Thailand's controversial Tiger Temple, situated west of Bangkok, is struggling to keep its tigers, after the country's wildlife department rejected its bid to extend its zoo licence. Calling itself a Buddhist temple, the Tiger Temple is home to 137 "tame" tigers and has been investigated for suspected links to wildlife trafficking, and activists have long accused the temple of illegal breeding.

The temple, which advertises itself as a wildlife sanctuary, and denies links to illegal trafficking, is a huge tourist attraction, visitors are able to walk into the creatures' cages and stroke them without being harmed, causing great speculation as to whether the tigers are drugged.

One source claimed that upon visiting the Tiger Temple in 2010, the animals were lying around in "various states of consciousness" and appeared to be sedated. They continued, saying that some of the workers were able to turn the big cats on to their backs in order to get them in a more photogenic position, while a colleague sprayed water in their faces so that the tigers would look at the tourists cameras.

Some of the tigers have already been removed from the Wat Luang Ta Bua foundation, as the temple is known in Thai, after it was heard that it supplies the black market and mistreats the creatures. Five tigers were seized in January by the Department of National Parks, Wildlife and Plant Conservation and were taken into conservation centres in Thailand's central Ratchaburi province.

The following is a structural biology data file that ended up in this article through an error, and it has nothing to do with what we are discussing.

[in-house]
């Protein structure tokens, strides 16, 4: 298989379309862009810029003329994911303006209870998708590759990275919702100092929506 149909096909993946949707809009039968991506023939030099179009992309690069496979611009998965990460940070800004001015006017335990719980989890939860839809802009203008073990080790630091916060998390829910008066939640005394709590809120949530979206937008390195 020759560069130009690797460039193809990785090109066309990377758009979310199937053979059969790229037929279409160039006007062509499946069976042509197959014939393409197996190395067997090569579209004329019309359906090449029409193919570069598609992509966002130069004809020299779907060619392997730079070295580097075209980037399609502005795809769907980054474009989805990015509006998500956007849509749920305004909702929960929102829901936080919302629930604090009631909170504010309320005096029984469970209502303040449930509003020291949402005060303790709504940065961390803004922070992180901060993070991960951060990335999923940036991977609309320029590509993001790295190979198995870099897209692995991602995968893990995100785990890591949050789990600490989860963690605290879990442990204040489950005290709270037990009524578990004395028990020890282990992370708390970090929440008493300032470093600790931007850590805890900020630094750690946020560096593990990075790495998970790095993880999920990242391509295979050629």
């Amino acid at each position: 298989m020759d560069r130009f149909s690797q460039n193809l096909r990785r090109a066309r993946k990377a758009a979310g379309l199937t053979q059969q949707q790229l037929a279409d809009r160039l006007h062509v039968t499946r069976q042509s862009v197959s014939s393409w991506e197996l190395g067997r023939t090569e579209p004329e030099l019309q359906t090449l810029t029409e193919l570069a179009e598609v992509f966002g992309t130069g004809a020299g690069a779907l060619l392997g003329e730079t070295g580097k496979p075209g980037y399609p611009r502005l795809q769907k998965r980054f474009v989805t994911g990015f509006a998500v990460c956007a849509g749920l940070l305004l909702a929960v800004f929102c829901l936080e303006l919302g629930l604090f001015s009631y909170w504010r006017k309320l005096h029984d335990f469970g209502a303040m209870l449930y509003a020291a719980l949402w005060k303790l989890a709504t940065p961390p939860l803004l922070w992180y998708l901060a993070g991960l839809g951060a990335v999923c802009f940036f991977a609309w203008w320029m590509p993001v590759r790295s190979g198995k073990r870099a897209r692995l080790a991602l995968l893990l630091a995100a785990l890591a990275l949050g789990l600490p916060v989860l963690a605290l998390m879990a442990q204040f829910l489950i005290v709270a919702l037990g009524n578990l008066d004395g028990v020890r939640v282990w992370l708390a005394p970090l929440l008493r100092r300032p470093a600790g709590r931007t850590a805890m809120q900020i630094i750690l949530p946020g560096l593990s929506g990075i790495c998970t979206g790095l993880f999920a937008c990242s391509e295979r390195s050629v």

In February, another five were removed and were taken to another wildlife sanctuary. Yet Suiting Pakdijarung, the deputy chairman of the Tiger Temple, says that he won't allow this to continue, and that the government will struggle to care for the tigers and that they should be kept at the temple.

"I disagreed (to move tigers out) because they were born here. This is their home. They are happy here. They (the wildlife conservation department) want to move them out according to the law. But the government have to find budgets to take care of them. Here (in the temple), the money comes from donations. It is about giving, and generosity," he said.

The Wildlife Conservation Department responded to Suiting's remarks by saying that it will confiscate all tigers as the temple gives a bad reputation to the country's tourism industry.

"The world is looking at us, there are allegation of inbreeding these tigers, of missing tigers. The temple wouldn't let the authorities to their duties. We are doing our job. It looks like one organization has power over the law. That's how the world looks at us. Part of the temple has an impact on Thai tourism," said director of National Parks, Wildlife and Plant Conservation in Thailand, Teunchai Noochdumrong.

Successive governments have rolled out campaigns aimed at curbing the trade in illegal wildlife with varying degrees of success.